Amanda Johnson has a long history of selling things that don’t belong to her, generally taken from stores as she shoplifts, or does fraudulent returns and sells the store value cards for cash – but her most recent arrest was for a new method of instant cash – she figured out a way to sell a stranger’s cars for cash – directly from street parking in front of their homes. She simply called Buy and Tow, told them it was her car, and they paid her cash ($200) and towed it away. No checks, no balances, no making sure the name on the registration matched her ID, just a literal buy and tow.
This victim’s vehicle was parked on the street in front of his residence when this defendant summoned Lawrence Cammon (Buy & Tow vehicle salvage company) to the scene and then sold this vehicle as scrap. The defendant produced her drivers’ license and then signed a “bill of sale” and she took a $200 cash payment in exchange for this victim’s vehicle. This sale / transaction was discovered after the victim discovered his vehicle had been stolen, he then reviewed his home security camera system. The home security cameras showed “Buy & Tow” completing the purchase of this victim’s vehicle and then they towed away this vehicle. Police were summoned to report the theft and “Buy & Tow” was then contacted by Officer Holmes. “Buy & Tow” returned to the theft scene with the vehicle and then returned it to the victim. This victim does not know this defendant and he did not give her permission to possess or sell his vehicle.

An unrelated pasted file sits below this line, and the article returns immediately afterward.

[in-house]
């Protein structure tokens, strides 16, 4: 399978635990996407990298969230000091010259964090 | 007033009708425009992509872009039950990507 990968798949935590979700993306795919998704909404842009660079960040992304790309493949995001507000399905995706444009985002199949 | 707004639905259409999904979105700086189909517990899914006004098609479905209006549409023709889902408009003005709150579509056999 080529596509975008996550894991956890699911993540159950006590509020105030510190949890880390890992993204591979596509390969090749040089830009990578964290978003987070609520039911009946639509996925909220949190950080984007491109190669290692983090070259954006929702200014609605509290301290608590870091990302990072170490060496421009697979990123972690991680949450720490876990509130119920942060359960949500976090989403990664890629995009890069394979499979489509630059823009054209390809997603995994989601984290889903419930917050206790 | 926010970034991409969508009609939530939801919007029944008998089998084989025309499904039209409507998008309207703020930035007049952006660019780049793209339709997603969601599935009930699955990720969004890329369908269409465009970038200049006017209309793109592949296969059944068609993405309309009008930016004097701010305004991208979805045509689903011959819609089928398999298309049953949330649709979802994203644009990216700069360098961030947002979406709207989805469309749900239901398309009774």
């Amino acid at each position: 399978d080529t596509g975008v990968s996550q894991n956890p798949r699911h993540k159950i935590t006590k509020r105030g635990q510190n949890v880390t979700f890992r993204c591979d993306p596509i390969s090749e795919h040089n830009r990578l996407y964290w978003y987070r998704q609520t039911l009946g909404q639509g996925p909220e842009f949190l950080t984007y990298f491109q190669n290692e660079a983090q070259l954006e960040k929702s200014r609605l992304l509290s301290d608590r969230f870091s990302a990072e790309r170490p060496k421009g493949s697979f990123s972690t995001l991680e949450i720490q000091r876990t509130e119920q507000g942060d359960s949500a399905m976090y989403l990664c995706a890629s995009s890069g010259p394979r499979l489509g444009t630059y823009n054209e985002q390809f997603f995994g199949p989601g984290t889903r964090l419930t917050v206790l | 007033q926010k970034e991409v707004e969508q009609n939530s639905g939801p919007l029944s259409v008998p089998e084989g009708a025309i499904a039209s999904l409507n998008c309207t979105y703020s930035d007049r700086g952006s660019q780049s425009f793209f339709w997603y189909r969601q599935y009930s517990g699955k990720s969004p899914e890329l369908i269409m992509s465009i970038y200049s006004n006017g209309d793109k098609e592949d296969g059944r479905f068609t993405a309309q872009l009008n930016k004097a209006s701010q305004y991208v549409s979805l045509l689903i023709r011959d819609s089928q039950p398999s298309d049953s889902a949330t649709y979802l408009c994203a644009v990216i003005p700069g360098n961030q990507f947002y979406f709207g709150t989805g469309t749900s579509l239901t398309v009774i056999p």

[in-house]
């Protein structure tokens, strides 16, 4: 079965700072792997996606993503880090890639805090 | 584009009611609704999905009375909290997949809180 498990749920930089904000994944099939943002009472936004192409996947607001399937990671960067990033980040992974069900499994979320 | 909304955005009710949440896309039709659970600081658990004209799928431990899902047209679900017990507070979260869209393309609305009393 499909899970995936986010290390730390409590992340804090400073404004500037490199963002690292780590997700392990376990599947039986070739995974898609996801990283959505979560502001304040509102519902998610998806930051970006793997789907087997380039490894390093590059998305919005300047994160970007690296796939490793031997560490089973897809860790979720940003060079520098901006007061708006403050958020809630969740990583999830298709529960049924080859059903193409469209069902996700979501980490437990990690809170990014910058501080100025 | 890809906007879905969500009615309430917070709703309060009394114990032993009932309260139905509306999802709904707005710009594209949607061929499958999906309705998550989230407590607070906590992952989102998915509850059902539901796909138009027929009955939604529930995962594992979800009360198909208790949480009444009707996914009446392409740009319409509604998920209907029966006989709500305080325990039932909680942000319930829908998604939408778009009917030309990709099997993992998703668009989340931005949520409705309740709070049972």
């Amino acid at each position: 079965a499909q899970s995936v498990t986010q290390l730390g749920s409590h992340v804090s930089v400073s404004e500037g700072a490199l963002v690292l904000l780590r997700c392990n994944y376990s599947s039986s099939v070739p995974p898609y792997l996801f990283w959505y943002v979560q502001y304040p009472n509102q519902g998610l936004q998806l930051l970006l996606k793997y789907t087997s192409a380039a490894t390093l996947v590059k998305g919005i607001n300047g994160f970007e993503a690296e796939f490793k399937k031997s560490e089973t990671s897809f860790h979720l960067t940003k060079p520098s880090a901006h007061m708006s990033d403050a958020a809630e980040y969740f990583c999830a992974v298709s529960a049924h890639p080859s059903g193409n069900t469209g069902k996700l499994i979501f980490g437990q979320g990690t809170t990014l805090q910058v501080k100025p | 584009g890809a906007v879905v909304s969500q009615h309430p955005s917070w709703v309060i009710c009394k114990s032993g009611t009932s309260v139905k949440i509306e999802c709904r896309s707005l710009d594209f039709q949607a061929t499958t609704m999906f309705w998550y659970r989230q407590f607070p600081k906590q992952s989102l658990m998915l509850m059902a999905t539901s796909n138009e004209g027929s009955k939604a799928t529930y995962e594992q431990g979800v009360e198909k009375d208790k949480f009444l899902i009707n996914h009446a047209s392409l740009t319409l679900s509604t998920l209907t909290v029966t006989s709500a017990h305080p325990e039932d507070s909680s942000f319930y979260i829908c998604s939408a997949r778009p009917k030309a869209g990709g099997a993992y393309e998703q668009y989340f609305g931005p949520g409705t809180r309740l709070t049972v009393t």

So, how was she able to sell the vehicle that wasn’t in her name? Buy and Tow dropped the ball. While a title isn’t required if the vehicle is more than 12 years old, the identification/photo ID of the seller should match the registration on the vehicle to confirm ownership – obviously there was no match in this case. This is not the first case of Buy and Tow buying vehicles that are stolen. In fact Johnson’s boyfriend used the same company to sell a stolen truck previously and is currently in jail for this crime, among others.
Johnson is currently being held in the Davidson County Sheriff’s Department with a $25,000 bond, as she also had to open bench warrants at the time of her arrest. For the theft above she is charged with felony Theft of Vehicle – >$1,000 but <$2,500.